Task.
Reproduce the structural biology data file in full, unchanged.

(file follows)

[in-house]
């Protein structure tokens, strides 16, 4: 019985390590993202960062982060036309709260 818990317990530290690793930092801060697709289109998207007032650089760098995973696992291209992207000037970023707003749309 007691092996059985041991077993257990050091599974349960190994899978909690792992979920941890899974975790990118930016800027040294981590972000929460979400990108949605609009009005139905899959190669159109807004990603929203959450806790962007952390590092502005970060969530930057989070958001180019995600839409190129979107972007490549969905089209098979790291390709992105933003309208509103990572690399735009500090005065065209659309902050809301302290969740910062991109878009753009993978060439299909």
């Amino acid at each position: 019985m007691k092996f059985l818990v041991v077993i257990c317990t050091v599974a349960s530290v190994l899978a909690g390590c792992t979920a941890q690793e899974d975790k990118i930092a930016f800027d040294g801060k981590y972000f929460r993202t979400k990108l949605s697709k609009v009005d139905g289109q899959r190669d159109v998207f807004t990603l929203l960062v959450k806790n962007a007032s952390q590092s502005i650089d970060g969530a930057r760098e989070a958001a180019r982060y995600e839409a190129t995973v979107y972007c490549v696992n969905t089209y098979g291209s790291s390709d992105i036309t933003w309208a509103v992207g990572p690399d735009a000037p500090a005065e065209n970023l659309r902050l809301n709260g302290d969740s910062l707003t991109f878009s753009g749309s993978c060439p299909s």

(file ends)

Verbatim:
[in-house]
């Protein structure tokens, strides 16, 4: 019985390590993202960062982060036309709260 818990317990530290690793930092801060697709289109998207007032650089760098995973696992291209992207000037970023707003749309 007691092996059985041991077993257990050091599974349960190994899978909690792992979920941890899974975790990118930016800027040294981590972000929460979400990108949605609009009005139905899959190669159109807004990603929203959450806790962007952390590092502005970060969530930057989070958001180019995600839409190129979107972007490549969905089209098979790291390709992105933003309208509103990572690399735009500090005065065209659309902050809301302290969740910062991109878009753009993978060439299909």
């Amino acid at each position: 019985m007691k092996f059985l818990v041991v077993i257990c317990t050091v599974a349960s530290v190994l899978a909690g390590c792992t979920a941890q690793e899974d975790k990118i930092a930016f800027d040294g801060k981590y972000f929460r993202t979400k990108l949605s697709k609009v009005d139905g289109q899959r190669d159109v998207f807004t990603l929203l960062v959450k806790n962007a007032s952390q590092s502005i650089d970060g969530a930057r760098e989070a958001a180019r982060y995600e839409a190129t995973v979107y972007c490549v696992n969905t089209y098979g291209s790291s390709d992105i036309t933003w309208a509103v992207g990572p690399d735009a000037p500090a005065e065209n970023l659309r902050l809301n709260g302290d969740s910062l707003t991109f878009s753009g749309s993978c060439p299909s």